Boeing faces US lawsuit for Ethiopian Airlines 737 MAX crash: A lawsuit has been filed against Boeing Co in the US federal court on the behalf of a passenger killed in a March 10 Ethiopian Airlines 737 MAX crash that killed 157 people, a report said. The Chicago-based was sued by the family of Jackson Musoni, a citizen of Rwanda, who claimed that the 737 Max 8 was not safely designed. The family also alleged that the Boeing, which manufactures the 737 MAX, had defectively designed the automated flight control system.

The company has been drawing massive flak from across the world after back to back two crashes since October that claimed the lives of 346 people. Apart from that, the company is already facing a number of lawsuits over a Lion Air crash in Indonesia that killed 189 people. The Boeing spokesperson are currently keeping a mum over the lawsuit filed in the US federal court. 

Following the Ethiopian airlines crash, almost every country has been barring Boeing 737 Max from their airspace leading to the loss of billions of dollars market value of the US aerospace giant.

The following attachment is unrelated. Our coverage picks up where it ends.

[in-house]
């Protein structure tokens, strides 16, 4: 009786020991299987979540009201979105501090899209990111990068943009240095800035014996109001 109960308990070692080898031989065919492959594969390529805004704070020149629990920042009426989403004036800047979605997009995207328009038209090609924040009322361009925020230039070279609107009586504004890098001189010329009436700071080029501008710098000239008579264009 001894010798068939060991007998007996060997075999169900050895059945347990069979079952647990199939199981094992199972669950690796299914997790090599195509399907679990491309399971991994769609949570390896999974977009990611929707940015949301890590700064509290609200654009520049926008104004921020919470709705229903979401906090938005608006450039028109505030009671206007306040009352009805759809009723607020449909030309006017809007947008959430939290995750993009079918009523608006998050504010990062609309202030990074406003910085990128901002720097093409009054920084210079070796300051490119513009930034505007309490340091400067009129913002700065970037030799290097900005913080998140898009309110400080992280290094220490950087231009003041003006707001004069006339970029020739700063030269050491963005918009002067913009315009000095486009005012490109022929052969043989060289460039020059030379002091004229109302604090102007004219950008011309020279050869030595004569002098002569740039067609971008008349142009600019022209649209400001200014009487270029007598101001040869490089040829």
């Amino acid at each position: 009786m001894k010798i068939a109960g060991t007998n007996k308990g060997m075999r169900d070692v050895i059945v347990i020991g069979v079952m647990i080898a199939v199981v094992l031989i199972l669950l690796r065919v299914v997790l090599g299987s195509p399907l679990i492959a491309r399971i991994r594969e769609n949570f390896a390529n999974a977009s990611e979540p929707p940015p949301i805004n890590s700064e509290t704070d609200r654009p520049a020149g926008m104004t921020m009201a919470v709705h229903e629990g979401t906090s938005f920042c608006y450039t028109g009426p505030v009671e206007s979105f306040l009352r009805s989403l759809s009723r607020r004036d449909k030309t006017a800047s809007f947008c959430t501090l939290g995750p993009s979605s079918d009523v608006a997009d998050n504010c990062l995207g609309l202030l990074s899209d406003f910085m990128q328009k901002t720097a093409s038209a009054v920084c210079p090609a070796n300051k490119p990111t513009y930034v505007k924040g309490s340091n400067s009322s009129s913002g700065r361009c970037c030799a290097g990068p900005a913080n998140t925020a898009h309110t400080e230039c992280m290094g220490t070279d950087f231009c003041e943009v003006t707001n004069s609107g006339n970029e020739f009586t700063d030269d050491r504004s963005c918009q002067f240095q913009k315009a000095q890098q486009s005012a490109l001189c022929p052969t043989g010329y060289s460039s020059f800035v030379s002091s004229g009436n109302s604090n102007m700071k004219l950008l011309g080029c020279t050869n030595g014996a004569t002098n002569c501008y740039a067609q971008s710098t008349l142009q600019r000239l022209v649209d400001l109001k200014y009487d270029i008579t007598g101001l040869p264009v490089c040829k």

The company has also been facing a criminal probe into how the plane was originally approved to fly. The complaint reportedly stated that the accident occurred as Boeing defectively designed a new flight control system for the Boeing 737 MAX 8 that automatically and erroneously pushes the aircraft’s nose down, and because Boeing failed to warn of the defect. 

Earlier on Wednesday, Boeing said it had been preparing to submit final paperwork to the US regulators for a software upgrade for an anti-stall countermeasure on the 737 Max that was underlined as a major defect in the preliminary probe. The probe had suggested that it was the erroneous software that pushed the nose down on the Max operated by Lion Air. 

The automated anti-stall system is a new characteristic that relies on a gadget installed on the outside of the MAX 8 jet to measure how high the nose is. If the nose of the aircraft is too high when a plane is climbing too quickly, the automated system brings it down. Experts said the new software stops that stall, but it also brings the nose down for no good reason. The software should kick in during autopilot mode, but not when the aircraft is flown manually by the pilot.

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